I have a similar opinion to many others here.  I don't want QoS policy updated automatically based on real-time flow data.  I want alerts, possibly with recommended actions, but an engineer should review the data before acting.  I believe proper knowledge and design ahead of time for your QoS should cover the majority of your traffic patterns.


                          Where I see flow data and SDN merging is in relation to historical traffic patterns.  I would be more comfortable with QoS templates being created based on history of traffic.  So during the standard month end processing in an enterprise a different QoS policy could be automatically be applied, then reverted back once that standard period had passed. 


                          Service provider networks could be a different story.  With the volume of traffic and the need for great agility, full automation could be a useful tool, as long as the appropriate controls could be implemented to ensure all SLAs are still met.

                          • Re: Would You Automate QoS Policy Based On Real-Time Flow Data?

                            I think this is how things will go but not until the technology is proven and there is a unified set of tools for doing it. Much like people in SME's were originally reluctant to move to dynamic routing protocols there is a feeling of a loss of control.


                            It will take a culture change to have people trust a system more then they trust there own actions. And a culture change will take longer then the technology will take to change.


                            For me I would dip my toe into it and implement it on a few connections i could get away and see how it feels.

                            • Re: Would You Automate QoS Policy Based On Real-Time Flow Data?

                              Kinda echoing a few other peoples views, some automation would be handy, but not full blown control.

                              Maybe a few different plans, plan 1 - monday morning when everyone has forgot passwords, plan 2,3,4, 5 - friday afternoon when things are quiet as everyone is leaving to get home...grantallenby

                              • Re: Would You Automate QoS Policy Based On Real-Time Flow Data?

                                I'm kind of surprised by the generally negative response. I probably wouldn't implement the specific example you gave (changing the priority queue size), because I can't think of a situation where I would have a small priority queue, a number of calls that could burst above that size, and where I wouldn't use CAC.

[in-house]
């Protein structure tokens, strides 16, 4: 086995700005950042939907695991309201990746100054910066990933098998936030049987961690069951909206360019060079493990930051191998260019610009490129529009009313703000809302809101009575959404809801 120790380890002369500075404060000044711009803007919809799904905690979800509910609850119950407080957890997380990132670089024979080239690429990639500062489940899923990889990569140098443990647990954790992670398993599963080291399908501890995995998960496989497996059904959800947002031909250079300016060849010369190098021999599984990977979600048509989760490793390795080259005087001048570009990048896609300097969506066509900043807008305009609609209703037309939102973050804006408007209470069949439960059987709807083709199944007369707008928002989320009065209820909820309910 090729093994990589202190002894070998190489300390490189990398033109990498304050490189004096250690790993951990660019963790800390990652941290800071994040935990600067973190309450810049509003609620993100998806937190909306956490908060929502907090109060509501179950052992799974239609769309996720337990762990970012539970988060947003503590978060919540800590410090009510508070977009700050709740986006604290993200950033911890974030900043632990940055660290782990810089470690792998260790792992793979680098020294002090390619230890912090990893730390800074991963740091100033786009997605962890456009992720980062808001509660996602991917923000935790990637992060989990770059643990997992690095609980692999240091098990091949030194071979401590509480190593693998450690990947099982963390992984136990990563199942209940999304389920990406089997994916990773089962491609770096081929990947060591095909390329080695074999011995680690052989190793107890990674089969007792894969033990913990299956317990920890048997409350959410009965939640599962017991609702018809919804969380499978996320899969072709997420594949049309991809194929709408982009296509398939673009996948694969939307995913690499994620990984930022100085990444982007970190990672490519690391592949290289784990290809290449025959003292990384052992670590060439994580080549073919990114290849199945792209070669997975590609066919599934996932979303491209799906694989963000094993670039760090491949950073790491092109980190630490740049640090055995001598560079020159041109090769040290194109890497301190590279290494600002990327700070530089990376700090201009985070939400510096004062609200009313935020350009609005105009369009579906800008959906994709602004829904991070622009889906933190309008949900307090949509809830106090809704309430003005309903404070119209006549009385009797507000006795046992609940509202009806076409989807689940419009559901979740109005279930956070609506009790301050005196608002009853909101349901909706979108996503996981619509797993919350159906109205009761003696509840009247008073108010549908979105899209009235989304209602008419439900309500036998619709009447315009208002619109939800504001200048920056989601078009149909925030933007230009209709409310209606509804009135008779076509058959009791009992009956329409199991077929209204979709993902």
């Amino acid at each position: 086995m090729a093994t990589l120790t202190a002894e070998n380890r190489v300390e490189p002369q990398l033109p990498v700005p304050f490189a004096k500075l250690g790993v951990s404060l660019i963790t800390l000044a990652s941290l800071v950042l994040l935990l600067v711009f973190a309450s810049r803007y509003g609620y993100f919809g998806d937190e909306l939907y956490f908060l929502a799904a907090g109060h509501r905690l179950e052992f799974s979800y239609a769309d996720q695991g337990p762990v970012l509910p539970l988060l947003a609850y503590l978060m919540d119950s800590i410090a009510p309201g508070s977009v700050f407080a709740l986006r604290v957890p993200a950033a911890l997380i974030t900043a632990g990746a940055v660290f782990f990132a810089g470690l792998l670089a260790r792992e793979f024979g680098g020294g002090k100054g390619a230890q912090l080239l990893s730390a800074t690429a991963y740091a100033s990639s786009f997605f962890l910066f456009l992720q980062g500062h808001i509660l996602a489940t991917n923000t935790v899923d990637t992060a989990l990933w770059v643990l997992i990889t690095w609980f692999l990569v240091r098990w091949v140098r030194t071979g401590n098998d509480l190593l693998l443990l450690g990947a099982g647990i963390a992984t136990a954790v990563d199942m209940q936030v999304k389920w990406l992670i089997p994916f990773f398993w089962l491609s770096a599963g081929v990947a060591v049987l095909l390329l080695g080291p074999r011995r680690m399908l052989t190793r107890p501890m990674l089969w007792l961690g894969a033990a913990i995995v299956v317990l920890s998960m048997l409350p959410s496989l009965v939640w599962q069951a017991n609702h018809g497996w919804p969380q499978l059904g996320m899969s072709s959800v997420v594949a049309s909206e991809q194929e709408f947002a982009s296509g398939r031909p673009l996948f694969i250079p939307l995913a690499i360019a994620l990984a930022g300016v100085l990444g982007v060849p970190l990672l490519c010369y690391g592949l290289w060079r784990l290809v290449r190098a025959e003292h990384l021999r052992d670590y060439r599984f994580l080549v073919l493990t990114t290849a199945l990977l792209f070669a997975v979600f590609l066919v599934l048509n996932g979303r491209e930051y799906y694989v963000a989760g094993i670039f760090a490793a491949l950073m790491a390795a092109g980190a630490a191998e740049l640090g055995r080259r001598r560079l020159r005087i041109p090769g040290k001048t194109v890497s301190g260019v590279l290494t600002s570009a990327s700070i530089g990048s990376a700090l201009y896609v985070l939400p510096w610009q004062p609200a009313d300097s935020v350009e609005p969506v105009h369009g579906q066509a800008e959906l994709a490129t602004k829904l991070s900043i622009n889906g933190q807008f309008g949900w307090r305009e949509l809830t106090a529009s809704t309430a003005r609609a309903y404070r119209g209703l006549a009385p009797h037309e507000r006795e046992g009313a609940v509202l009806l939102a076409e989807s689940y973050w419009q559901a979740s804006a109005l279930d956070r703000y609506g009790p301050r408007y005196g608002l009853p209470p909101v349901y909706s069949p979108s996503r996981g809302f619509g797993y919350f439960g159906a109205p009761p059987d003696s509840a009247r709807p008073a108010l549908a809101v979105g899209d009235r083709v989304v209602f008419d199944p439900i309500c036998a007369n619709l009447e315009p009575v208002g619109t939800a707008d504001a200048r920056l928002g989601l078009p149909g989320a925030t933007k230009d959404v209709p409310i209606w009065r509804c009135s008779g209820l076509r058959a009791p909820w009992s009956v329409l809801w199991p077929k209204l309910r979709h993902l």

As a general principle, though, I think the idea of using flow data to inform network policy dynamically is a great tool to have. The key point in your post is the concept of a controller -- we could write expect scripts right now that could read the flow cache and respond by changing policy-maps or installing policy routes via CLI stuffing, but that seems pretty brittle. If there's a controller more along so-called "SDN" lines that talks to the router via a sophisticated, programmable API, on the other hand, that seems like a great idea to me, albeit one that requires a slightly different view of network management. My big fear is the abstraction of the API into horrible GUIs, but that's a different topic...

                                • Re: Would You Automate QoS Policy Based On Real-Time Flow Data?



                                  I've read many of the latest Ambassador postings about SDN, NSX, and automating the world. Do I think it's coming? Do any of us really have a choice? In another posting I made a comment about the 1990s .Com bust, how soon we forget the trouble that mess caused as the Big IT companies tried to market their services and then collapsed under the weight. It seems to me they are doing it again. And then it was all about outsourcing, and now companies are beginning to in-source again. History is doomed to repeat itself, because no one is learning from their mistakes. Technology changes so rapidly that no one gets to learn a lesson before making another.


                                  Cisco already has an Auto-QoS feature, and every engineer I've ever spoken to says stay away because it doesn't work right, the algorithms don't work correctly for every environment. I like the idea of an alert with "recommendations," but if I know my networks well enough, I already know what that recommendation should be. When you say "Real-Time Flow Data" are you referring to Netflow data? The default export on that is every 5 minutes, so by the time your monitoring tool detects an issue and adjusts, the issue might already be resolved, if it was a momentary data spike. In this case, basing QoS on "real-time" flow data is a bit misleading, and will create issues by reconfiguring your policies unnecessarily.


                                  I could go on and on, but this quote from Jurassic Park sums it up best:


                                  Dr. Ian Malcolm: If I may... Um, I'll tell you the problem with the scientific power that you're using here, it didn't require any discipline to attain it. You read what others had done and you took the next step. You didn't earn the knowledge for yourselves, so you don't take any responsibility for it. You stood on the shoulders of geniuses to accomplish something as fast as you could, and before you even knew what you had, you patented it, and packaged it, and slapped it on a plastic lunchbox, and now

                                  [bangs on the table]

                                  Dr. Ian Malcolm: you're selling it, you wanna sell it. Well...

                                  John Hammond: I don't think you're giving us our due credit. Our scientists have done things which nobody's ever done before...

                                  Dr. Ian Malcolm: Yeah, yeah, but your scientists were so preoccupied with whether or not they could that they didn't stop to think if they should.



                                  • Re: Would You Automate QoS Policy Based On Real-Time Flow Data?

                                    Why is automation such a bad thing? We all see the benefits of it every day... I am all for it! As long as it is devised and configured correctly and easy to override why the heck not?